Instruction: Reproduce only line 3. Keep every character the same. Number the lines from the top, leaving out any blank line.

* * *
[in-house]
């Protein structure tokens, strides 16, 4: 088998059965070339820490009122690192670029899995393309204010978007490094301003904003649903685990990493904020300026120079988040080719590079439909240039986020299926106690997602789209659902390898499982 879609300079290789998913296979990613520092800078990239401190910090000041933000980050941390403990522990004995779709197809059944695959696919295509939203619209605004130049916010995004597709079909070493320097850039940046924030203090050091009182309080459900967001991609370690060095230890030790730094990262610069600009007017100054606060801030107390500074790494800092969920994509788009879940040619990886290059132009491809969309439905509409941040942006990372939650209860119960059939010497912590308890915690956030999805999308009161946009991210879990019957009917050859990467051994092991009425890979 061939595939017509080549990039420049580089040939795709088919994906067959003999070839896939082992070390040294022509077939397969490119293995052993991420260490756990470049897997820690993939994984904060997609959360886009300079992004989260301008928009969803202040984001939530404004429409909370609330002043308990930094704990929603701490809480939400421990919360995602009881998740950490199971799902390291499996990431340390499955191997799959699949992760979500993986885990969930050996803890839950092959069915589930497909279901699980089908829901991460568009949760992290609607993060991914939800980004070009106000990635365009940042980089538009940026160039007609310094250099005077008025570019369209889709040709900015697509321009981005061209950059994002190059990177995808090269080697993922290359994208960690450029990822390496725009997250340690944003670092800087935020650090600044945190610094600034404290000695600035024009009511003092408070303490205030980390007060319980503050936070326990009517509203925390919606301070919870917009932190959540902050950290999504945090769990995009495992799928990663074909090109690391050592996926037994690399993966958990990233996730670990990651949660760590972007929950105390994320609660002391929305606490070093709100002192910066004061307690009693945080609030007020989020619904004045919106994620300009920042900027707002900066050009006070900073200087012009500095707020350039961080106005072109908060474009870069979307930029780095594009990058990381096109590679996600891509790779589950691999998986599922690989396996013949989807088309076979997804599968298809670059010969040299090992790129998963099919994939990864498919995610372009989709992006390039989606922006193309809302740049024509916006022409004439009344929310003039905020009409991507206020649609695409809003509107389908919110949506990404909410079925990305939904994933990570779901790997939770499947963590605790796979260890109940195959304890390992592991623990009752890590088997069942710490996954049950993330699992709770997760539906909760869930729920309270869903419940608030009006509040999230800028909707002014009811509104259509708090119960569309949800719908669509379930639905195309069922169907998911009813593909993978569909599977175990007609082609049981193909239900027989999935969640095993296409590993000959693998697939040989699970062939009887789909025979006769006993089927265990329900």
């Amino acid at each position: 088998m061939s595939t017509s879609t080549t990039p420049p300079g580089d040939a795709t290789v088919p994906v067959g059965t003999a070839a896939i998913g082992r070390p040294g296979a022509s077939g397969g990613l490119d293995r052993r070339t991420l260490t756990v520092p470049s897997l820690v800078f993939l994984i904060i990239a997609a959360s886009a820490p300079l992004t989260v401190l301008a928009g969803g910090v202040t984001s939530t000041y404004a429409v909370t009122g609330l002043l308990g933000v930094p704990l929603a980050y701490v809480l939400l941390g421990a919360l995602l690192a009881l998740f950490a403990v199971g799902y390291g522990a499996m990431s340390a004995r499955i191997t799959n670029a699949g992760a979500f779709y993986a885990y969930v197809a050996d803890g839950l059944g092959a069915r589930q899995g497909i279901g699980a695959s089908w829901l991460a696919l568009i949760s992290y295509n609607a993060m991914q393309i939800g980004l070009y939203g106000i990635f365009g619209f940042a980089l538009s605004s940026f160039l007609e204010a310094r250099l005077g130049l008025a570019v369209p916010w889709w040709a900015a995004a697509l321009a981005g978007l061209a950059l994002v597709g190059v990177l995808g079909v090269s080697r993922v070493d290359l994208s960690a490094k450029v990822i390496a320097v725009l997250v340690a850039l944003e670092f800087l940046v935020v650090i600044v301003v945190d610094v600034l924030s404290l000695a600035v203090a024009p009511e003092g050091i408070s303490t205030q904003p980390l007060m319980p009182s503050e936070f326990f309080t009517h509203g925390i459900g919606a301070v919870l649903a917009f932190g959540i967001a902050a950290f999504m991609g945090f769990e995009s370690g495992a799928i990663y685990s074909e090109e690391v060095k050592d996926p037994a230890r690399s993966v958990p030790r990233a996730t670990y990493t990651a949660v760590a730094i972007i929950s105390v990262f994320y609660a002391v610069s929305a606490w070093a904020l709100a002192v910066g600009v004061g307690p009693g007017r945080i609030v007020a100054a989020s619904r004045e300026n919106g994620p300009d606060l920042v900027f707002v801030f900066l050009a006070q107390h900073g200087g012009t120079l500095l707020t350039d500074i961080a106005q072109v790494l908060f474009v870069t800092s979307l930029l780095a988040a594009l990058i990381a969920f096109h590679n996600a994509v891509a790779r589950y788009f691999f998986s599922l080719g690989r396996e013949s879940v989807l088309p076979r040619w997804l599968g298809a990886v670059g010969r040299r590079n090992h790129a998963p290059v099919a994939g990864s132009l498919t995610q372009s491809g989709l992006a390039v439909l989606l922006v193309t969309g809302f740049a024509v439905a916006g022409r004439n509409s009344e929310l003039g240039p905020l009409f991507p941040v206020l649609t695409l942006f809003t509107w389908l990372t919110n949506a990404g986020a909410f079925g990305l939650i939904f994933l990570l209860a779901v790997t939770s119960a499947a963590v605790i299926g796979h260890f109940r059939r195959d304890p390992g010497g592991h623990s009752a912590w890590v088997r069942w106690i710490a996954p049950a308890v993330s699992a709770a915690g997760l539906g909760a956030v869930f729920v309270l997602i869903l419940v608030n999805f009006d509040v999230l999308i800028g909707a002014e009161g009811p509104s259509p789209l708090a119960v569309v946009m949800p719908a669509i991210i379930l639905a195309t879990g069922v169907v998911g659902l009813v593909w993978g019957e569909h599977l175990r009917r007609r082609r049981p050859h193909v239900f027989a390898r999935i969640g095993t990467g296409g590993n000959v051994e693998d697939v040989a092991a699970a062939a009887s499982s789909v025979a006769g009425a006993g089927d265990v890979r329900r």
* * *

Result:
């Amino acid at each position: 088998m061939s595939t017509s879609t080549t990039p420049p300079g580089d040939a795709t290789v088919p994906v067959g059965t003999a070839a896939i998913g082992r070390p040294g296979a022509s077939g397969g990613l490119d293995r052993r070339t991420l260490t756990v520092p470049s897997l820690v800078f993939l994984i904060i990239a997609a959360s886009a820490p300079l992004t989260v401190l301008a928009g969803g910090v202040t984001s939530t000041y404004a429409v909370t009122g609330l002043l308990g933000v930094p704990l929603a980050y701490v809480l939400l941390g421990a919360l995602l690192a009881l998740f950490a403990v199971g799902y390291g522990a499996m990431s340390a004995r499955i191997t799959n670029a699949g992760a979500f779709y993986a885990y969930v197809a050996d803890g839950l059944g092959a069915r589930q899995g497909i279901g699980a695959s089908w829901l991460a696919l568009i949760s992290y295509n609607a993060m991914q393309i939800g980004l070009y939203g106000i990635f365009g619209f940042a980089l538009s605004s940026f160039l007609e204010a310094r250099l005077g130049l008025a570019v369209p916010w889709w040709a900015a995004a697509l321009a981005g978007l061209a950059l994002v597709g190059v990177l995808g079909v090269s080697r993922v070493d290359l994208s960690a490094k450029v990822i390496a320097v725009l997250v340690a850039l944003e670092f800087l940046v935020v650090i600044v301003v945190d610094v600034l924030s404290l000695a600035v203090a024009p009511e003092g050091i408070s303490t205030q904003p980390l007060m319980p009182s503050e936070f326990f309080t009517h509203g925390i459900g919606a301070v919870l649903a917009f932190g959540i967001a902050a950290f999504m991609g945090f769990e995009s370690g495992a799928i990663y685990s074909e090109e690391v060095k050592d996926p037994a230890r690399s993966v958990p030790r990233a996730t670990y990493t990651a949660v760590a730094i972007i929950s105390v990262f994320y609660a002391v610069s929305a606490w070093a904020l709100a002192v910066g600009v004061g307690p009693g007017r945080i609030v007020a100054a989020s619904r004045e300026n919106g994620p300009d606060l920042v900027f707002v801030f900066l050009a006070q107390h900073g200087g012009t120079l500095l707020t350039d500074i961080a106005q072109v790494l908060f474009v870069t800092s979307l930029l780095a988040a594009l990058i990381a969920f096109h590679n996600a994509v891509a790779r589950y788009f691999f998986s599922l080719g690989r396996e013949s879940v989807l088309p076979r040619w997804l599968g298809a990886v670059g010969r040299r590079n090992h790129a998963p290059v099919a994939g990864s132009l498919t995610q372009s491809g989709l992006a390039v439909l989606l922006v193309t969309g809302f740049a024509v439905a916006g022409r004439n509409s009344e929310l003039g240039p905020l009409f991507p941040v206020l649609t695409l942006f809003t509107w389908l990372t919110n949506a990404g986020a909410f079925g990305l939650i939904f994933l990570l209860a779901v790997t939770s119960a499947a963590v605790i299926g796979h260890f109940r059939r195959d304890p390992g010497g592991h623990s009752a912590w890590v088997r069942w106690i710490a996954p049950a308890v993330s699992a709770a915690g997760l539906g909760a956030v869930f729920v309270l997602i869903l419940v608030n999805f009006d509040v999230l999308i800028g909707a002014e009161g009811p509104s259509p789209l708090a119960v569309v946009m949800p719908a669509i991210i379930l639905a195309t879990g069922v169907v998911g659902l009813v593909w993978g019957e569909h599977l175990r009917r007609r082609r049981p050859h193909v239900f027989a390898r999935i969640g095993t990467g296409g590993n000959v051994e693998d697939v040989a092991a699970a062939a009887s499982s789909v025979a006769g009425a006993g089927d265990v890979r329900r």